Time to spend more money preparing for colder winters?

By Philip Eden
Vice President Royal Meteorological Society 2007-09

Image caption,
Snowy winters were commonplace in the 40s, 50s and 60s

December 2010 is every bit as cold and snowy as the worst December of the 20th Century - 1981 - and it could well turn out to be the coldest December since 1890.

It is not surprising, therefore, that the Transport Secretary Philip Hammond has asked the government's chief scientific adviser whether we might expect more severe winters in the coming decades, and whether we ought to invest in more equipment to keep our infrastructure moving during months such as this one.

The first thing to say is that it is essential to place current events in proper historical and scientific contexts.

The last three winters have appeared to be cold and snowy only in comparison with the relatively mild and snow-free winters of the last two decades.

Were we able to pick them up and transplant them into, say, the 1940s or 1950s or 1960s they would not have looked out of place at all.

In middle latitudes of the northern hemisphere our winter weather is controlled by the jet stream.

This is a powerful conveyor-belt of winds in the upper atmosphere which drives the weather systems that deliver our day-to-day weather.

In some years the jet stream is powerful and blows hard and true from west to east.

Here in Britain such a winter will be characterised by an endless succession of Atlantic storms, delivering frequent rain and wind, while temperatures remain resolutely above average.

In other years the jet stream is relatively weak, and like a sluggish river it will meander widely on its travels.

It still flows essentially from west to east, but it will stray deep into the sub-tropics, then into polar latitudes, and then back to the sub-tropics.

This winter, here in the UK, we find ourselves on the cold side of one of those meanders, and that means that the Atlantic depressions are heading across Spain and the Mediterranean.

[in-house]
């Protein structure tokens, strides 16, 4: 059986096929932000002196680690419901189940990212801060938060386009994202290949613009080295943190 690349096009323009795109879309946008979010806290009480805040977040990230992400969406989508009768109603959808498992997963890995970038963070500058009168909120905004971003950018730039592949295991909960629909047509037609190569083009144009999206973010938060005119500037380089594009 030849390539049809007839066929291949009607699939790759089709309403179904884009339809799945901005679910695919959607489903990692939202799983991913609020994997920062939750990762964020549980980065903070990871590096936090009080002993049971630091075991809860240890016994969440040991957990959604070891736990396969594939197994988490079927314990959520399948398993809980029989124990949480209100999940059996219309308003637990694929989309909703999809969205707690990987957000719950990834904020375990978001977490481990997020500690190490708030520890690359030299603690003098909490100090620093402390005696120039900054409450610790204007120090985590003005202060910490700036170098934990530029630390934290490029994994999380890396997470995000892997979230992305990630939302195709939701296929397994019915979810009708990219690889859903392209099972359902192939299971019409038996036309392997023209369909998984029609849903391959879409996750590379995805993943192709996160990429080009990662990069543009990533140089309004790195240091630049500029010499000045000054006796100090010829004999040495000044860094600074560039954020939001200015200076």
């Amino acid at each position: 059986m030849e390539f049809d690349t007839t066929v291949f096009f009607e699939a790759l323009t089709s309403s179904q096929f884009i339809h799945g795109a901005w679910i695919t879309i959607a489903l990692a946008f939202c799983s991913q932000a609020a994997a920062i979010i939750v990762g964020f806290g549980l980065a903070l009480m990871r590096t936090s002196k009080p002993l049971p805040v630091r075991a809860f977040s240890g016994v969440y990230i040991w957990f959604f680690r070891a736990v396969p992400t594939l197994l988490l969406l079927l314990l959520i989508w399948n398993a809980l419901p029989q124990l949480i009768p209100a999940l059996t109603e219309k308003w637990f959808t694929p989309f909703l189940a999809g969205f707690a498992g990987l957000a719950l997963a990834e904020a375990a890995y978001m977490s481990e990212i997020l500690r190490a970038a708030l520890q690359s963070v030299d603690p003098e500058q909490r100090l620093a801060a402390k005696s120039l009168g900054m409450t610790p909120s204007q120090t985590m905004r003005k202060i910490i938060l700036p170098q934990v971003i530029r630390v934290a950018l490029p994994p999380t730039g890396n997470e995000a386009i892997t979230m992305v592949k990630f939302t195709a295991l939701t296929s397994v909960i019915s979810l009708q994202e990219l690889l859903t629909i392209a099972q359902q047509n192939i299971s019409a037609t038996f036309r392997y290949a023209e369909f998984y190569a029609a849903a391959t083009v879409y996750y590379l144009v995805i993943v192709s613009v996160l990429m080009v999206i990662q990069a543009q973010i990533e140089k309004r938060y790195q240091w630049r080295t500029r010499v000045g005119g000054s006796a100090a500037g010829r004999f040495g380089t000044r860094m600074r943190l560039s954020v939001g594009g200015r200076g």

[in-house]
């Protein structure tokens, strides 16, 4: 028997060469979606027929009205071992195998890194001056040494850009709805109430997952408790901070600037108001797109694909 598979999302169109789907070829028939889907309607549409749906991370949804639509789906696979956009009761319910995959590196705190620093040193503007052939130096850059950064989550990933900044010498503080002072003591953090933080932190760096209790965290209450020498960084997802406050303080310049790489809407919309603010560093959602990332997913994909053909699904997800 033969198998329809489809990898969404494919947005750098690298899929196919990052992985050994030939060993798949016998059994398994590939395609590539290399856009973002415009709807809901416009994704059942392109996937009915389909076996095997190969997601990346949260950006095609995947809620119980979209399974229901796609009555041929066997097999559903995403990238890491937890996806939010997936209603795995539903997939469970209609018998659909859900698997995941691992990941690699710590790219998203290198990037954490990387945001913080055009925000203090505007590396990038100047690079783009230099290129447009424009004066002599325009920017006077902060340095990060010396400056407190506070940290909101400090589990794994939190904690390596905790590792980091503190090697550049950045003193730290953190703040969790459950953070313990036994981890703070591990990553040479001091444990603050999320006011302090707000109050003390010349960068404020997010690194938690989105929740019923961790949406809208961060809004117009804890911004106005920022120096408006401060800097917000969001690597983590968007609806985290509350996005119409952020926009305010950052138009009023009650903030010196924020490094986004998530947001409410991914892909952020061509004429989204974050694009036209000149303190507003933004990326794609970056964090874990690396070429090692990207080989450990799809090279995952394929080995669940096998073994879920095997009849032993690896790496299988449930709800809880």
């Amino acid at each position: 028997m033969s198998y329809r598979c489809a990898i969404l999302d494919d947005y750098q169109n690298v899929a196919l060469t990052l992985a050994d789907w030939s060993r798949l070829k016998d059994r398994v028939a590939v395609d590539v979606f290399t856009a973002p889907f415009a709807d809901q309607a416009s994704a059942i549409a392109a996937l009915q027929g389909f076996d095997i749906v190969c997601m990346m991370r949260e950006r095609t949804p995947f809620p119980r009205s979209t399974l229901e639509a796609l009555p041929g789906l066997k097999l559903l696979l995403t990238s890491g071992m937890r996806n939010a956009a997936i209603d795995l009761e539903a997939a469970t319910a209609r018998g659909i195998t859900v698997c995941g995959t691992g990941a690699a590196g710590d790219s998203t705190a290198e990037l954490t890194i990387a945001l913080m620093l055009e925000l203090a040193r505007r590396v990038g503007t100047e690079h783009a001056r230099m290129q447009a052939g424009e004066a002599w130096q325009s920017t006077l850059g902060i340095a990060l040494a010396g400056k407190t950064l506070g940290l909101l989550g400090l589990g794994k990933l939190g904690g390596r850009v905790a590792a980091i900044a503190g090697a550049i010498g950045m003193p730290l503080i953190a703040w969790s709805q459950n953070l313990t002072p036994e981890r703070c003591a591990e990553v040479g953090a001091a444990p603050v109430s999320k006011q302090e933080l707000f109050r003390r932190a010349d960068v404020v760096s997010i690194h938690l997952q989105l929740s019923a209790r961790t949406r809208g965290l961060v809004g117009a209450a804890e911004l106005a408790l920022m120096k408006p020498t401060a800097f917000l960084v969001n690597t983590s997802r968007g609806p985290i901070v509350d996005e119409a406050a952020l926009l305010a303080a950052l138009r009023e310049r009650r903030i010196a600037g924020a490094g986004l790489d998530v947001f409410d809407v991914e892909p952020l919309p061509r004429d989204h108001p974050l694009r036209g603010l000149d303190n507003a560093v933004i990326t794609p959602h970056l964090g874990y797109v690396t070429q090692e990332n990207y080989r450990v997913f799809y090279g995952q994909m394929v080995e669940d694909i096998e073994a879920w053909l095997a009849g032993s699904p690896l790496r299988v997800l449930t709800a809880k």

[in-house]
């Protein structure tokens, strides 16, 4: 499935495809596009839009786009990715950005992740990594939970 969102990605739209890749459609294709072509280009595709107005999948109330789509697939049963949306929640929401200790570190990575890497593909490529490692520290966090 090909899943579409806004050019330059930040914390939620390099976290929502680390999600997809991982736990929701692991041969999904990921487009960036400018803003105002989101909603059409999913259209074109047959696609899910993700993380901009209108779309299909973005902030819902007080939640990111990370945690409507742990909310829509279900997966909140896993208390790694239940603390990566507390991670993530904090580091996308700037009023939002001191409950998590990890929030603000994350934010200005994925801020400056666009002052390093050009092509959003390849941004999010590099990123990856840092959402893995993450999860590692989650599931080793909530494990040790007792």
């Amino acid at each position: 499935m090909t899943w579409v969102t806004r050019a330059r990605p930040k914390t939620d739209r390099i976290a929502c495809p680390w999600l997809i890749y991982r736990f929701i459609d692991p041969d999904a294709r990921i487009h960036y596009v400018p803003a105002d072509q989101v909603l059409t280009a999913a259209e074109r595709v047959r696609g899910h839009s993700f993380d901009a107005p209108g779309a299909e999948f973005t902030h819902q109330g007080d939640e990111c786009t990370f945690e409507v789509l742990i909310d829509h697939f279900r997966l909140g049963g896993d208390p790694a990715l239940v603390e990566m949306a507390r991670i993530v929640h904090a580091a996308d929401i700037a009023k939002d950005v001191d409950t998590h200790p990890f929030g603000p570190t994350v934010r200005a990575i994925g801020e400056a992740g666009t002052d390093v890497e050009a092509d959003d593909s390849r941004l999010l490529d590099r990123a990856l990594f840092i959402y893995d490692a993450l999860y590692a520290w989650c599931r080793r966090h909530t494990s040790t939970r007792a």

This leaves the back door open for northerly winds to blow straight out of the Arctic, bringing severe frosts and heavy snow with them.

We can also see that the strong-jetstream winters and the weak-jetstream winters tend to cluster in groups.

Thus we have a series of mild and stormy winters, followed by a grouping of three or four cold and snowy ones, and then we are back to the mild and rainy regime.

We can easily identify the cold clusters in the last half century - 1962-65, 1968-70, 1978-82, 1985-87, and, to a lesser extent, 1995-97. What we don't know is whether the cluster we are in now is simply 2009-2010, or maybe 2009-2012.

I am often asked whether the last two winters mean that global warming has ended.

This is an important question, because it emphasises how much confusion there is about the difference between weather and climate.

Weather is caused by disturbances within the atmosphere, but climate is controlled by external influences, such as the distribution of oceans and continents, the extent of ice and snow-cover, variations in the amount of energy from the sun, and changes in the chemical composition of the atmosphere.

Climate is the underlying average, or if the climate is changing it is the underlying trend, whereas weather is the noise in the system.

We have always had huge day-to-day and year-to-year variations in our weather, and we always will do, and a couple of cold winters are no more evidence that climate change has stopped than a single summer heat-wave proves that global warming is happening.

What can be said with very little doubt is that, once this cluster of cold winters has finished, we will have another lengthy run of mild and rainy ones, and if we spend piles of cash on snowploughs and de-icing equipment, we may come to regret it.

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